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Current Respiratory Medicine Reviews


ISSN (Print): 1573-398X
ISSN (Online): 1875-6387

Research Article

Local Adverse Drug Reactions in Ambulatory Asthma Patients Treated With Inhaled Corticosteroids: An Experience from a South Indian Teaching Hospital

Author(s): Ashwaghosha Parthasarathi*, Sachith Srinivas, Jayaraj Biligere Siddaiah and Padukudru Anand Mahesh

Volume 18, Issue 3, 2022

Published on: 05 July, 2022

Page: [217 - 227] Pages: 11

DOI: 10.2174/1573398X18666220501124708

Price: $65


Background: Inhaled corticosteroids (ICS) have an essential and established role in the treatment of asthma. Both systemic and local adverse effects may accompany the long-term use of ICS. Systemic adverse drug reactions (ADRs) of ICS are well established. However, there is a paucity of information on local ADRs, especially in the Indian population.

Objectives: This study aimed to determine the prevalence, severity, predictability, and preventability of local ADRs to ICS and their associated risk factors.

Methods: Patients with asthma who need ICS were enrolled. Study patients were interviewed with open-ended questions to assess local ADRs to ICS at baseline and each follow-up visit, once a month for three months. Causality (Naranjo’s algorithm and WHO scale), severity (Hartwig SC scale), predictability (based on the frequency of occurrence of ADR and history of drug exposure), and preventability (Schumock and Thornton criteria) of local ADRs were assessed. Bivariate analysis and subsequently multivariate logistic regression were used to identify the risk factors for local ADRs to ICS.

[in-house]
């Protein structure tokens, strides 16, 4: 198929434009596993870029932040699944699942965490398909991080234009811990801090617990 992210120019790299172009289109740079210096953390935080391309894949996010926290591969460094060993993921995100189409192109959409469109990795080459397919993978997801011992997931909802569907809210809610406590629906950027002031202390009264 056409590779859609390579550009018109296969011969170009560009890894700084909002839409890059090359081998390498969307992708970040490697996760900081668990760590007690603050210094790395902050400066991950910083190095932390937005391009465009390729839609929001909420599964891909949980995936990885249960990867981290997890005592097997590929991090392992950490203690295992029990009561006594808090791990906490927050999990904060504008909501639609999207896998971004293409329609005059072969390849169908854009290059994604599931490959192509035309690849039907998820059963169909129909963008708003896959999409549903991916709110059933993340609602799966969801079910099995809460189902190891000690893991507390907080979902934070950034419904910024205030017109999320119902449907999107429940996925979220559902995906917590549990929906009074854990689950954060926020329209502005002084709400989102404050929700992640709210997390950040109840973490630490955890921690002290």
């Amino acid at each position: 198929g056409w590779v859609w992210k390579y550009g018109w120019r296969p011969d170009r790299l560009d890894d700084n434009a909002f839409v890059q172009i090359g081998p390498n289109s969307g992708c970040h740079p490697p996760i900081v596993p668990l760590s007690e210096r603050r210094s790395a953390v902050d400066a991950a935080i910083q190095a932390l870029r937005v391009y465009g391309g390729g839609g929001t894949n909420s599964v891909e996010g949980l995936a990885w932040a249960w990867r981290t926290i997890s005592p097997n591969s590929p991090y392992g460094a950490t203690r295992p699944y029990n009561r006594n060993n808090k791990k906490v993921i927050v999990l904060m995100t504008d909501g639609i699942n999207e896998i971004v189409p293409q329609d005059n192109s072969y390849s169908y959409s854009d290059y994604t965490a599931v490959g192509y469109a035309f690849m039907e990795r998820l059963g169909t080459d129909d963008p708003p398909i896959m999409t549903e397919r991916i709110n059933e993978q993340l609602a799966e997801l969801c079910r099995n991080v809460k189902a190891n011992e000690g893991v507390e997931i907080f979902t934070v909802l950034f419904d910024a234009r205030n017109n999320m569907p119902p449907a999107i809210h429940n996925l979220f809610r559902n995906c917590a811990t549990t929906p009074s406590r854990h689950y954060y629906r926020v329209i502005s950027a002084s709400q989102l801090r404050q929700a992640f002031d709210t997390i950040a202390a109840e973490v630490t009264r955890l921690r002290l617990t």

Results: A total of 243 patients (134 female) were included in the study. A total of 74 local ADRs were observed in 59 patients (a prevalence of 24.3%). The most common local ADRs included the feeling of thirst (14.8%), followed by cough during inhalation (8.6%) and taste disturbance (4.5%). All ADRs were predictable and mild in severity. Preventability assessment found 85.1% of local ADRs as ‘probably preventable’. Two out of five patients who had ADRs reduced or skipped doses because of the discomfort, despite their physician’s recommendation to continue their regular dose of ICS. Age >41 years, use of MDI without spacer, and use of budesonide were identified as the risk factors for developing ADRs to ICS.

Conclusion: Local ADRs to ICS were observed in approximately one in four patients with asthma. Two out of five patients who had ADRs reduced or skipped doses. Strategies to prevent local ADRs to ICS should focus on patients aged >41 years, receiving budesonide, and using MDI without a spacer. We need to establish standards on the best practices for preventing ADRs, such as identifying the most suited device or ICS that is best tolerated by the individual patient and identifying the least ICS dose that maintains ideal asthma control.

Keywords: Asthma, inhaled corticosteroids, ICS, drug safety, adverse drug reactions, local ADRs, ICS therapy.

Graphical Abstract
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